The scenario sounds familiar with the insertion of a ‘disrupting influence’ into a family which has become mired in frustration in terms of its internal relationships. The reviews and critical reaction tend to refer to this as a ‘coming of age’ story with both Emelia and Beth as 17/18 year-olds. The marketing of the film deliberately makes reference to David Leland’s Wish You Were Here (UK 1987). Tamzin Rafn tells us that Leland himself sent an encouraging message after the film’s Edinburgh screening. Leland made several very good films and TV plays about young people in the UK and Rafn finds parallels between her own experience and that of Emily Lloyd as Leland’s young heroine in a 1950s South Coast town. Both films make use of Bert Hardy’s iconic image of freedom and sexual liberation for holidaymakers in Blackpool – yet the young women in both films are residents not ‘grockles’.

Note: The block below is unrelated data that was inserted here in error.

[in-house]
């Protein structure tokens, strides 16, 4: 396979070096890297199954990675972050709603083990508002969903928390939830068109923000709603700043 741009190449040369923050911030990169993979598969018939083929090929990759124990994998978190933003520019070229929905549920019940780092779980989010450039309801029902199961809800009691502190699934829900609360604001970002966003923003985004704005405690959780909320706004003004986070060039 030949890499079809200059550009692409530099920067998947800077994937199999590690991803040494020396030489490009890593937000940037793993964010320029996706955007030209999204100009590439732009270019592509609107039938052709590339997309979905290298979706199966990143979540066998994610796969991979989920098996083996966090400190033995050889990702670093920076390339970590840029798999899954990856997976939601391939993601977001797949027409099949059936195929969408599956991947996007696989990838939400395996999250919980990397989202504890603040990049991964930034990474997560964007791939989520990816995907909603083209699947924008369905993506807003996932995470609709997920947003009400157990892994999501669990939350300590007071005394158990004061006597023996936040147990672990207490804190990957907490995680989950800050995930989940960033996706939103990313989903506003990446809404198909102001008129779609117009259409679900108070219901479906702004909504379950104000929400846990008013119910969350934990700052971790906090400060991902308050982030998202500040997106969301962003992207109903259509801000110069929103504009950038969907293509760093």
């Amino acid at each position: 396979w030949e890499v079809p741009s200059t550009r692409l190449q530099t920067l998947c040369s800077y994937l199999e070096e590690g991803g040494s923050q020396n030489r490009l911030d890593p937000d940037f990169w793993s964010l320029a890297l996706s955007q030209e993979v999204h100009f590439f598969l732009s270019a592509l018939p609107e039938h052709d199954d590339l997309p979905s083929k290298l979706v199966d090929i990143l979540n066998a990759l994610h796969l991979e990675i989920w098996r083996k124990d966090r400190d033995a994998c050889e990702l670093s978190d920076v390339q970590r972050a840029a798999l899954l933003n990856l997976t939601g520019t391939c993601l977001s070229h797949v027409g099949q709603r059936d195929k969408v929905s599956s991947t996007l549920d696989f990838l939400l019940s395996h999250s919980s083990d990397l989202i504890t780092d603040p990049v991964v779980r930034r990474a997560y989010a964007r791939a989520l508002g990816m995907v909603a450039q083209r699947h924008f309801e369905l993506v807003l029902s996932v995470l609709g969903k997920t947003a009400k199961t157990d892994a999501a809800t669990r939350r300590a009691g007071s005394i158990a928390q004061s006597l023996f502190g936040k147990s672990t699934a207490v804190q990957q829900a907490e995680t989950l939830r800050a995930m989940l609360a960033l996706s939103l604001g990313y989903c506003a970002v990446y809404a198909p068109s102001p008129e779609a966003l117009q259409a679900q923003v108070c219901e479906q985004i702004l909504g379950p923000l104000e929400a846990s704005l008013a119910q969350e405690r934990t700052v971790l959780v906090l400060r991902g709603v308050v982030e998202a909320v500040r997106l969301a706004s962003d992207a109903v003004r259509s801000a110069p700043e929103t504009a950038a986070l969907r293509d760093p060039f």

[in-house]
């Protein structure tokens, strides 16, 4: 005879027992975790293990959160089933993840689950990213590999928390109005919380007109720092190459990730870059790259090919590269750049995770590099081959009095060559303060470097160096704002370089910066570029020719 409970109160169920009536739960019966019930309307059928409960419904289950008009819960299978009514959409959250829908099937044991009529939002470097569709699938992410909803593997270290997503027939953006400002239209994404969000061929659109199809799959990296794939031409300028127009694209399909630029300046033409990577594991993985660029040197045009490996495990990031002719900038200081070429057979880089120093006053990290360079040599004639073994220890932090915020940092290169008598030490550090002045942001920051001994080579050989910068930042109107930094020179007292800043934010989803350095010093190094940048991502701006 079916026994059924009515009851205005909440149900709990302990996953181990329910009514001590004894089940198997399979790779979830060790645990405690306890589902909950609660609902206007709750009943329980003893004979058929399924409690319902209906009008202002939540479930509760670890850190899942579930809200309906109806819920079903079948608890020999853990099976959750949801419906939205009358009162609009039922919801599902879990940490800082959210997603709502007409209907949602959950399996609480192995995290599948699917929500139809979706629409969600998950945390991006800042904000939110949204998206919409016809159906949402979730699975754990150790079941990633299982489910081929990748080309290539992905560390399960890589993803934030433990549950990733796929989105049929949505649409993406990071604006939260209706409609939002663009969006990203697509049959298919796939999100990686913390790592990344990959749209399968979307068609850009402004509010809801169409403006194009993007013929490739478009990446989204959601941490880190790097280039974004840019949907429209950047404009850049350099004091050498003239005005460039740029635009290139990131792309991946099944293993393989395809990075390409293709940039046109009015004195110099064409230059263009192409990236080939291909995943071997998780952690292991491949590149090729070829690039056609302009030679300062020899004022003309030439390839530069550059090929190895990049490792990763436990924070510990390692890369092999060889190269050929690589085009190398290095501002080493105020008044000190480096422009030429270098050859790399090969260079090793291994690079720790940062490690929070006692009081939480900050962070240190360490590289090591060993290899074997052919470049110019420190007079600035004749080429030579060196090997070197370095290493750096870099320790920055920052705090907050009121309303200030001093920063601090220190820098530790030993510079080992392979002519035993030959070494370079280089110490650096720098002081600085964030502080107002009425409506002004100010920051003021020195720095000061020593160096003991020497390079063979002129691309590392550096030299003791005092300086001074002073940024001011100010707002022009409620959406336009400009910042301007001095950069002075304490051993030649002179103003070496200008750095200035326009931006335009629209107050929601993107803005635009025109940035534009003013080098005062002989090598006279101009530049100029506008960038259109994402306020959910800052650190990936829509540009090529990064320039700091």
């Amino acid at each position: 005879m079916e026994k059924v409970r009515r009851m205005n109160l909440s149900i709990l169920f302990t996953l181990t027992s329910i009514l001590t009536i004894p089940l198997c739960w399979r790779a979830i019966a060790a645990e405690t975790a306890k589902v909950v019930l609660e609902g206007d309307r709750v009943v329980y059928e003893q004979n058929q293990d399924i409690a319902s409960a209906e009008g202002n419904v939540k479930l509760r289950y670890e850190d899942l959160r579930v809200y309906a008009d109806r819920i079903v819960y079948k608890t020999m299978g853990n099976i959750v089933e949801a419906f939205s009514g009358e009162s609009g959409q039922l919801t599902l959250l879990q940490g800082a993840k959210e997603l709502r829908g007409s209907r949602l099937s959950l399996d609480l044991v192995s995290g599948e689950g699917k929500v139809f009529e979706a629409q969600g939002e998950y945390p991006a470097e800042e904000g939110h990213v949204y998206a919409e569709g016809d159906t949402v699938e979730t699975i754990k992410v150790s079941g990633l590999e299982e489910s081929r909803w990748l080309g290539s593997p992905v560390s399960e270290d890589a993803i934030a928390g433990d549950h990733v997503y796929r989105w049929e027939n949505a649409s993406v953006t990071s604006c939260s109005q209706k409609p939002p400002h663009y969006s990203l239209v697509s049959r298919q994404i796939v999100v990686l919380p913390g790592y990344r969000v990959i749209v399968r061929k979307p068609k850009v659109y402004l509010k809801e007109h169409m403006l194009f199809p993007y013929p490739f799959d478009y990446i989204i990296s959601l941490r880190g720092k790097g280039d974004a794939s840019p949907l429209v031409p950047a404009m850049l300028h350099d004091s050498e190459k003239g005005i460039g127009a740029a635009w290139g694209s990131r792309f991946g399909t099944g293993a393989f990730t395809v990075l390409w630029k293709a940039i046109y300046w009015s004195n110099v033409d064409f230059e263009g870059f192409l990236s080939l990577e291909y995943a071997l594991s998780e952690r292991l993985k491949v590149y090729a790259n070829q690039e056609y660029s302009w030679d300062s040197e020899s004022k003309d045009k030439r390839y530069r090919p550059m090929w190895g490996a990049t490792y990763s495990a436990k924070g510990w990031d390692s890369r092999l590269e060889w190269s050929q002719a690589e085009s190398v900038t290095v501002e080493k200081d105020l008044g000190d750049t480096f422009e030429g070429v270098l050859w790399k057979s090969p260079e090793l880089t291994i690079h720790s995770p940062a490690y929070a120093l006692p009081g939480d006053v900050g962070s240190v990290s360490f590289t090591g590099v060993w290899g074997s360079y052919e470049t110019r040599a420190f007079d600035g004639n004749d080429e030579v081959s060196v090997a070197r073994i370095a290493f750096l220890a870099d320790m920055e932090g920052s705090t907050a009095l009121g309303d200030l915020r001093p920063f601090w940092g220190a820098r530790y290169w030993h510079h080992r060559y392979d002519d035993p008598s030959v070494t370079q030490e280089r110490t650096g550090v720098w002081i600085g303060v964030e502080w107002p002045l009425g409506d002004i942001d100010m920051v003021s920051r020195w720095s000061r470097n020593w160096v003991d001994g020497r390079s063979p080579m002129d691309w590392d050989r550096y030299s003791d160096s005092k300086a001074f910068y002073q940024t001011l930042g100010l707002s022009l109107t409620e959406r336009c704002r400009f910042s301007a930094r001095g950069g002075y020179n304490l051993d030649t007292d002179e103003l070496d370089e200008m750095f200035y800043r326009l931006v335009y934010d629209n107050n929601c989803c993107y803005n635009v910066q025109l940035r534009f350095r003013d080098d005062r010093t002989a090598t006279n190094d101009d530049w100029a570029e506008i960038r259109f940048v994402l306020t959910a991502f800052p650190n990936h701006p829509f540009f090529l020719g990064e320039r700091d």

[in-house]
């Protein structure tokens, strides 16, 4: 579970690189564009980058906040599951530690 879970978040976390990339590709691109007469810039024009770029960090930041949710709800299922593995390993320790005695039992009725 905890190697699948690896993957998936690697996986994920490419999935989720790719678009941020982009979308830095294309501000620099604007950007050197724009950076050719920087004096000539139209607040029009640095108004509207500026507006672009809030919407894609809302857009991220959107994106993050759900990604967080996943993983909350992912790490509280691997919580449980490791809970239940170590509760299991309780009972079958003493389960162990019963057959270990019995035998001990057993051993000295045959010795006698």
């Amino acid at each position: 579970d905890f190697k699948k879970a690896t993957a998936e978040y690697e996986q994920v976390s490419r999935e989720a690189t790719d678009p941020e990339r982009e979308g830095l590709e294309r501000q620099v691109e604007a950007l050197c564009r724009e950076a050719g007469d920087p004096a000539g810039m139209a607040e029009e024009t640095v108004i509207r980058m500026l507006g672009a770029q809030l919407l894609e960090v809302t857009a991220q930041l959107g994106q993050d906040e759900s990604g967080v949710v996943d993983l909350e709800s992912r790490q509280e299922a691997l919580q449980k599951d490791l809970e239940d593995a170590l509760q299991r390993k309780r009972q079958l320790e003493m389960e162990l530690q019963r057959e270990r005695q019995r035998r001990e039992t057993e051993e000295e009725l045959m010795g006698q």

And here is the second problem for the film. It was made by CinemaNX the company that managed the investment-funding of the Isle of Man Film Commission and its first and best-known credit was Richard Linklater’s Me and Orson Welles (US/UK 2009) which used several key locations on the island. I think it has now been taken over by Pinewood Studios. The Isle of Man is a fabulous location with a range of landscapes and many buildings that can stand in for a variety of locations – as they did for a New York theatre in the 1930s in the Linklater film. In Albatross the key location is the pretty harbour of Peel. For those of you outside the UK, the Isle of Man sits in the Irish Sea almost equidistant from England, Scotland and Ireland. Its glorious scenery reflects its geographical location, though it could also represent West Wales or the Cornish/Devon coast. But it doesn’t look like the coast further east where I take Albatross to be set. Landscape does matter. More important for the narrative perhaps, Emilia and Beth feel isolated in this ‘dump’ of a South Coast town. This is fine, but unlike Emily Lloyd in the 195os, 17 year-olds today could easily catch a train or hitch a lift to London at any time. Think how much more ‘isolated’ they would be located on the Isle of Man or the coast of Scotland or Northern Ireland when it comes to one of the key sequences – Beth’s visit to Oxford for a university interview. A decent script would use the sense of place. The idea of the writer who buys a hotel in a quiet seaside town could work quite well – I’ve seen some films set on Scottish islands that do this.